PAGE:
I've been playing with RM2K since 2000. Been working on my current project since 2006. My approach to game-making involves attempting to do things that I've never seen in other games, and incorporating all of the elements of film making (lighting, music, symbolism, deep structure, plot twists, panning, zooming, cuts, etc.) into game making. The RPG's I've spent the most time playing are FF1 and FF6, followed by Super Mario RPG, FF4, and FF5.
The Sun Is A Star
Fantasy RPG with 6-character party size and mild humor


Monster Design - Mirror Maniac

In the Power Rangers Movie game for SNES, there's an enemy called Mirror Maniac who will appear as double, but one of them will have a mirror on their chest, and the other will have a plain chest. Only the one with the mirror on the chest is the real one and vulnerable to being hit.

So, the idea I'm suggesting to you all, is a monster who appears as double, but only one of them is the 'real' one / vulnerable to death. Either the real one has a visually distinguishing trait, or is distinguishable through their behavior patterns. But the main flaw in this idea is: if it were visually distinguishable, it would not take much ongoing skill after the first time that you figure out the secret. But it would, somewhat, if it were identifiable by the behavior patterns.

Tip - Map of available charsets

This is a tip for RPG development. Assuming that you have a certain array of charset resources, and you want each charset to represent a different NPC (i.e. you aren't generically reusing the same charset to depict 100 different characters)...

Create a map and fill it with each charset at your disposal. Then, whenever you use one of them in your game, remove them from this availability map. To navigate the map easier, you can organize the NPC's based on whether they appear to be good warriors, evil warriors, royalty, regular civilians, major NPC's, etc. Charsets that have extra frames for expressions like laughing and fainting should be prioritized for use as main characters or as major NPC's that have bigger roles.

Personally, I've found this practice to be helpful. But I know not everyone approaches game design the same way.

Ability idea - Speak with the Dead

Some of y'all might remember that, in Final Fantasy 5, there was an ability to avoid traps and detect secrets. So if you had these abilities active, you could see hidden treasure chests or be immune to trap damage.

What I'm proposing is a Speak With The Dead / Commune With The Dead spell. Whenever you cast it, or when active (your choice how you want to implement it), you will be able to see transparent ghosts on certain screens, and you will be able to speak to them. They might say things that give you extra hints, add extra flavor to the game, they might say who killed them, etc.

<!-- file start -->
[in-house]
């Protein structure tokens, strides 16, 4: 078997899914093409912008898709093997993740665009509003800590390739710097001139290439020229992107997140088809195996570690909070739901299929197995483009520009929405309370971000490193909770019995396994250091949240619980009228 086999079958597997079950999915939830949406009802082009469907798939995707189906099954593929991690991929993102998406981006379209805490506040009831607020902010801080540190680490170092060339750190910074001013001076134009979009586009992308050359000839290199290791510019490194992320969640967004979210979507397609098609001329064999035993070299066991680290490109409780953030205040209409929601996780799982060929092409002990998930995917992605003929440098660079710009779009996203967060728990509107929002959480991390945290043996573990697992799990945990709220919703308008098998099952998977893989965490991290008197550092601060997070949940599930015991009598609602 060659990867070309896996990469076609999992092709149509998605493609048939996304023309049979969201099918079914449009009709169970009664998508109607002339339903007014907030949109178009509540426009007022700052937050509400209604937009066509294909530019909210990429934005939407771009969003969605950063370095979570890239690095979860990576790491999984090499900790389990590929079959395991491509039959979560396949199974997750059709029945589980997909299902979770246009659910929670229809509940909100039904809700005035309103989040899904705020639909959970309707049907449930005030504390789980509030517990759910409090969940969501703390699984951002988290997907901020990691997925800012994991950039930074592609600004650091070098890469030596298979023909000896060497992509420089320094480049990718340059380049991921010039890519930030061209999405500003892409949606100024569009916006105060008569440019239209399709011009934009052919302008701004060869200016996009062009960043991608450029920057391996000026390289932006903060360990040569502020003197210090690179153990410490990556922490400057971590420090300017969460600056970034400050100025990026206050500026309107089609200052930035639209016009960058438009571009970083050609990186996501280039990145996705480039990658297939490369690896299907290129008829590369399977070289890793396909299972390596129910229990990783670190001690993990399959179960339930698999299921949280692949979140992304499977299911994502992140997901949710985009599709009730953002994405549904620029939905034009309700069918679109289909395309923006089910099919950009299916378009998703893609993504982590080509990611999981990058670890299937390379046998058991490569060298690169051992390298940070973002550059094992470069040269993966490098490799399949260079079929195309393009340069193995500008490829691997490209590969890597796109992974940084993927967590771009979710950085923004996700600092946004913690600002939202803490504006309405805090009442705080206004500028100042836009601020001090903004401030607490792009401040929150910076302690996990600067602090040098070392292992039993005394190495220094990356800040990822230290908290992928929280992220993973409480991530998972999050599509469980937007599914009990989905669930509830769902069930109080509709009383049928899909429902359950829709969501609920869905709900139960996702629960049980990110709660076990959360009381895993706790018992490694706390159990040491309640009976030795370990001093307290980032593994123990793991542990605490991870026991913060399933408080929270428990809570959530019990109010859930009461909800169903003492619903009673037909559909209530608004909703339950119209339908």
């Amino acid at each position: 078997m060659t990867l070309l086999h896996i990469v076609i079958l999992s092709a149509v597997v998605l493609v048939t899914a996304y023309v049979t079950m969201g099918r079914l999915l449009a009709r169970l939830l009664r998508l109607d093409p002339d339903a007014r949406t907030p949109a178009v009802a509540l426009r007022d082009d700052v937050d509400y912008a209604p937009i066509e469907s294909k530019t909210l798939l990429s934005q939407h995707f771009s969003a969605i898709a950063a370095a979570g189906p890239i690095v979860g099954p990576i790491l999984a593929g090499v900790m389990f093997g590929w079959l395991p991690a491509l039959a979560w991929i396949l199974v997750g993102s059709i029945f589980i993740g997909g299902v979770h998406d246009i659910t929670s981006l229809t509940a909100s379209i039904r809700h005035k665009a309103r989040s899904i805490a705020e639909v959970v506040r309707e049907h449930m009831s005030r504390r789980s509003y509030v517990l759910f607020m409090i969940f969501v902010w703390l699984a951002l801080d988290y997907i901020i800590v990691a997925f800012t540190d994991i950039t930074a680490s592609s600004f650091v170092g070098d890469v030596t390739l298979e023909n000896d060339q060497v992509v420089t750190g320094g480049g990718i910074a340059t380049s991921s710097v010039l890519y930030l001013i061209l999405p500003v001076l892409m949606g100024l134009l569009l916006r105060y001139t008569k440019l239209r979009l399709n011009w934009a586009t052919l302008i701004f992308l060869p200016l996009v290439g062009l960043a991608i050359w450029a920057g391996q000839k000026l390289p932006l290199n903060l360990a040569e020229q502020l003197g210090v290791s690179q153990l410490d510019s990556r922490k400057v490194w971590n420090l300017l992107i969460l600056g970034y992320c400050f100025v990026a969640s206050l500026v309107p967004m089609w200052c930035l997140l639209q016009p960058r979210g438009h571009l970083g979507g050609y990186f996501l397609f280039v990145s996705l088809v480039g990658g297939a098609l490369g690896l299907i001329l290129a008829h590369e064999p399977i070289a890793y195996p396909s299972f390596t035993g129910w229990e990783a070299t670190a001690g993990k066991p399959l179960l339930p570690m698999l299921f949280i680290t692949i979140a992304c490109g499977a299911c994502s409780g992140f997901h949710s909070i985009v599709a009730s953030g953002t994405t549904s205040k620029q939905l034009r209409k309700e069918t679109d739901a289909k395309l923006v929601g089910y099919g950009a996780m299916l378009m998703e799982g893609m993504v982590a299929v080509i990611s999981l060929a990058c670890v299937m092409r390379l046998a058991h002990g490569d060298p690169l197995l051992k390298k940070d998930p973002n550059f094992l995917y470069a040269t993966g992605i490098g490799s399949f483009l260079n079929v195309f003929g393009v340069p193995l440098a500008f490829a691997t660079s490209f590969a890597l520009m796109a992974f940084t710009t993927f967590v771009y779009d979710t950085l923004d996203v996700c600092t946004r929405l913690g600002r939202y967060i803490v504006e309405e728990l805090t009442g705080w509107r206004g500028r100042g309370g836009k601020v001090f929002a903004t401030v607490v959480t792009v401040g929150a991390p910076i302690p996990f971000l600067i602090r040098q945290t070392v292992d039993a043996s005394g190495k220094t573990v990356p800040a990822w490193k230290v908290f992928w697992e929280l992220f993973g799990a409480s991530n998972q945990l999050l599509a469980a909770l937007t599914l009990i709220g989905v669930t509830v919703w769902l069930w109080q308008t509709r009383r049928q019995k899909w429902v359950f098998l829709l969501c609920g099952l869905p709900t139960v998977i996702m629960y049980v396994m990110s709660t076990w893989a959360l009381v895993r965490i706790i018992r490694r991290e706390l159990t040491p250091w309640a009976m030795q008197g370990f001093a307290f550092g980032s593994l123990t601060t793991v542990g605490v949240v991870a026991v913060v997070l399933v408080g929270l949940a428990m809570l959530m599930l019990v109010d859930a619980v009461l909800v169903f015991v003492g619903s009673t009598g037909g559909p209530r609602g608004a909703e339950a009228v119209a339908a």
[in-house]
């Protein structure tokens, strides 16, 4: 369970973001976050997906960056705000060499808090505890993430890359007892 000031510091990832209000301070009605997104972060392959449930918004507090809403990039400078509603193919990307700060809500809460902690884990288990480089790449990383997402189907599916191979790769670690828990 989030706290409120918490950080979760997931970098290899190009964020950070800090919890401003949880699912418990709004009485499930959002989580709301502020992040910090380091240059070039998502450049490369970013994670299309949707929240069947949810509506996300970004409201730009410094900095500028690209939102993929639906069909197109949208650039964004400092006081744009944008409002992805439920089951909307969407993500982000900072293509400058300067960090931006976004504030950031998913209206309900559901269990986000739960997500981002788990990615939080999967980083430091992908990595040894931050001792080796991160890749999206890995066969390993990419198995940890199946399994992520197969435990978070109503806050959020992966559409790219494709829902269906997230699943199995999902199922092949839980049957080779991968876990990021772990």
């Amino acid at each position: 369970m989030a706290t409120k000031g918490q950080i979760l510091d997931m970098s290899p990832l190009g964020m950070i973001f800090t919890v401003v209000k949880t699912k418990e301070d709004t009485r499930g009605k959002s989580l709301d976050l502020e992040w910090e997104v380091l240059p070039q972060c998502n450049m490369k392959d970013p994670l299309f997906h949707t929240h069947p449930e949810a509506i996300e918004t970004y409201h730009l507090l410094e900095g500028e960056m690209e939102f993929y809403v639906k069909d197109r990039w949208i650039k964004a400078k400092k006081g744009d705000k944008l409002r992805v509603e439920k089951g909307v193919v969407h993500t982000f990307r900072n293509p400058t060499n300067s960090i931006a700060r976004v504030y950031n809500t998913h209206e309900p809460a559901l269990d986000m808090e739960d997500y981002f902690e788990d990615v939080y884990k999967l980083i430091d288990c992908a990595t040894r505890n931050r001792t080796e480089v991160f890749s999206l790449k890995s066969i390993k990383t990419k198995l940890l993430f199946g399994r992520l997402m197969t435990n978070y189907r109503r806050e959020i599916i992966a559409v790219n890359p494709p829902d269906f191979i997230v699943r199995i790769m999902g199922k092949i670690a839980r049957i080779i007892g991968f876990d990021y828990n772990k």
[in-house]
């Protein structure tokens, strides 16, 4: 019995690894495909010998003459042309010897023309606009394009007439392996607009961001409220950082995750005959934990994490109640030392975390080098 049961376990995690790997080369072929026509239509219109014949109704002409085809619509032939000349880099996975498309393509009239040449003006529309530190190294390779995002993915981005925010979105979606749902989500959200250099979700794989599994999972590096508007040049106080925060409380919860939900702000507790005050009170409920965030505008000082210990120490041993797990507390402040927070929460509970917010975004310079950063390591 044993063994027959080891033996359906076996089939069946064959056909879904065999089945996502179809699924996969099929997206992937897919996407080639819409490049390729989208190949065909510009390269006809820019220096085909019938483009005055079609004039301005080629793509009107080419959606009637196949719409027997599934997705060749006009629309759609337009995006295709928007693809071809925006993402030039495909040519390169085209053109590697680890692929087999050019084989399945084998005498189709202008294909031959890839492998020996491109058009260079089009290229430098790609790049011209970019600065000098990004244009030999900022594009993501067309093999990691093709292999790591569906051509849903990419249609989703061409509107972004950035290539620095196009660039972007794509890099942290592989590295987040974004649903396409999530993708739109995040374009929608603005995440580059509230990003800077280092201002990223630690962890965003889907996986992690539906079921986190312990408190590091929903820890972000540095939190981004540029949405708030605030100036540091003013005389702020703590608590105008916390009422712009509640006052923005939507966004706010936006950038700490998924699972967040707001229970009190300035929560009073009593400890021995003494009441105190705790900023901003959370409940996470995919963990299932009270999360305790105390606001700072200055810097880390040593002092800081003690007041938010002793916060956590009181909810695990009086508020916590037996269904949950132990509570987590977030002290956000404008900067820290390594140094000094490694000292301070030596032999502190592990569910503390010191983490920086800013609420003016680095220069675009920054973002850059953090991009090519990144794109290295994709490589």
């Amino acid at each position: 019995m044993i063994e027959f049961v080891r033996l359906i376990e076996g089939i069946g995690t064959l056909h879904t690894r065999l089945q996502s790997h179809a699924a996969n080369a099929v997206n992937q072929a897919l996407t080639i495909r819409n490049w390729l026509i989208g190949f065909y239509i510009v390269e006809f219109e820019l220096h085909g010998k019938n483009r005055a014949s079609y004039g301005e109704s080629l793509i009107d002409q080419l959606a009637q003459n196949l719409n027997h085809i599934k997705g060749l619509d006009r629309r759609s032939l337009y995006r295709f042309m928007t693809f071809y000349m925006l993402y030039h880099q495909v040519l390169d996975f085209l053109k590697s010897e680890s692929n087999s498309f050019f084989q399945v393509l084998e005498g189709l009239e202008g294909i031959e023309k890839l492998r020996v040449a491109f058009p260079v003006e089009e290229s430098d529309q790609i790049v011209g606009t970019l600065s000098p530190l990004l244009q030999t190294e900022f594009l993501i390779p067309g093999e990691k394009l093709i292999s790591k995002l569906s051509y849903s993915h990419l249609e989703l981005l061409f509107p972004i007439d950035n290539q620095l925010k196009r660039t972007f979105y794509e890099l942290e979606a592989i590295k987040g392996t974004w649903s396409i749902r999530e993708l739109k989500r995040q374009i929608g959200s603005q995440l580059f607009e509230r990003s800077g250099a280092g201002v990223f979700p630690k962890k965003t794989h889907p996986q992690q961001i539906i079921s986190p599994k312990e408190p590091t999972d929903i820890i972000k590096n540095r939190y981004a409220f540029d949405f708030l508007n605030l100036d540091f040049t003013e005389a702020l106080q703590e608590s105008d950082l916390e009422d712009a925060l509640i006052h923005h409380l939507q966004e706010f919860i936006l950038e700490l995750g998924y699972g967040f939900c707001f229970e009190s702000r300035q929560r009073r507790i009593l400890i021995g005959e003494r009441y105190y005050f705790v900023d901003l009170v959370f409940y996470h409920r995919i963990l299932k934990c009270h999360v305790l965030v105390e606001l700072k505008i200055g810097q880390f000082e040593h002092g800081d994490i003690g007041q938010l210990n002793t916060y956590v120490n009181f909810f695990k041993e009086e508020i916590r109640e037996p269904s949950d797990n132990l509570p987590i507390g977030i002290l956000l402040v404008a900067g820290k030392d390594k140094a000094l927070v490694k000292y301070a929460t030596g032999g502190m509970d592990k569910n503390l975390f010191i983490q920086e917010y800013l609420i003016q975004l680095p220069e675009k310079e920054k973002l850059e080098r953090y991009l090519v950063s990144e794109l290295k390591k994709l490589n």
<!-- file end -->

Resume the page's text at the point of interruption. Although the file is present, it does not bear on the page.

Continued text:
Story writing tips (from me. But I mean, add yours or whatever)

Some of my tips for writing stories / RPG writing.

Raise the Stakes:
Raising the stakes has the effect heightening the drama of the story after the player has already assigned an emotional value to the current goal. An example of raising the stakes would be if you were trying to win prize money to pay for a new tv, but then your kid gets sick and you need the money to pay for their operation.

Change the Immediate Goal:
Establish a goal / mission for the party, and just before they embark on it, someone barges-in to hand them a newly emergent mission with higher priority. This can be a variation of raising the stakes, since the new mission is more important than the previous one. This also has the effect of keeping the player guessing.

Characters Motivated by Seeds of Their Own Destruction:
This is just authentic writing. Characters who are motivated by their own mistakes that created their own suffering. This might manifest as being responsible for your child being kidnapped, because you took them to a big city and showed-off your child's talent, and now the character is extra motivated to get their kid back. Or it could be that a character is seeking revenge for their dead friend, but this character also gave their friend the push they needed that set into motion the events that would get them killed (e.g. encouraged them to be a racecar driver, and then they died in a car race).

Underscore the Importance: